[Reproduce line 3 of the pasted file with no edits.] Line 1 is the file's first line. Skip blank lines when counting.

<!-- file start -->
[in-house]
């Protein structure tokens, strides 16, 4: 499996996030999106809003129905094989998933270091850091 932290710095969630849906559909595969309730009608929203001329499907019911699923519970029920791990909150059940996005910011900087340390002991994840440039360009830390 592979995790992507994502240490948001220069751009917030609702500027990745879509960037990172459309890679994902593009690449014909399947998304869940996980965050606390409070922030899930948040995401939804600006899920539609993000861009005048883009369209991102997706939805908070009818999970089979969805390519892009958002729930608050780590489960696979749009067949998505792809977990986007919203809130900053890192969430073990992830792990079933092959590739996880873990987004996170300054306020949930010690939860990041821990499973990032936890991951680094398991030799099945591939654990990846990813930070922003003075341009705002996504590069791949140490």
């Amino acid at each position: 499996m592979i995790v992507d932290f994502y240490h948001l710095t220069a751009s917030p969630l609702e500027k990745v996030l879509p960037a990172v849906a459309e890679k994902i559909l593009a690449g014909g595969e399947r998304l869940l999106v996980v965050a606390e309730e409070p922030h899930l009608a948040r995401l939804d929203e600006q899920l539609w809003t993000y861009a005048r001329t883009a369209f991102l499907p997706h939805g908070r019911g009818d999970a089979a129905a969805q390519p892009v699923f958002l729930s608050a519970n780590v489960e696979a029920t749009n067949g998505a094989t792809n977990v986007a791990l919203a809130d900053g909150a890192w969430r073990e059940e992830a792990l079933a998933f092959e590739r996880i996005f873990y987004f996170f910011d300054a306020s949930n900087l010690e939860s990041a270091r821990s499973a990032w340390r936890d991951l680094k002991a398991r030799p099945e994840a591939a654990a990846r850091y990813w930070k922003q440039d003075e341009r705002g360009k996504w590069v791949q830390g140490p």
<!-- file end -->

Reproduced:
């Amino acid at each position: 499996m592979i995790v992507d932290f994502y240490h948001l710095t220069a751009s917030p969630l609702e500027k990745v996030l879509p960037a990172v849906a459309e890679k994902i559909l593009a690449g014909g595969e399947r998304l869940l999106v996980v965050a606390e309730e409070p922030h899930l009608a948040r995401l939804d929203e600006q899920l539609w809003t993000y861009a005048r001329t883009a369209f991102l499907p997706h939805g908070r019911g009818d999970a089979a129905a969805q390519p892009v699923f958002l729930s608050a519970n780590v489960e696979a029920t749009n067949g998505a094989t792809n977990v986007a791990l919203a809130d900053g909150a890192w969430r073990e059940e992830a792990l079933a998933f092959e590739r996880i996005f873990y987004f996170f910011d300054a306020s949930n900087l010690e939860s990041a270091r821990s499973a990032w340390r936890d991951l680094k002991a398991r030799p099945e994840a591939a654990a990846r850091y990813w930070k922003q440039d003075e341009r705002g360009k996504w590069v791949q830390g140490p």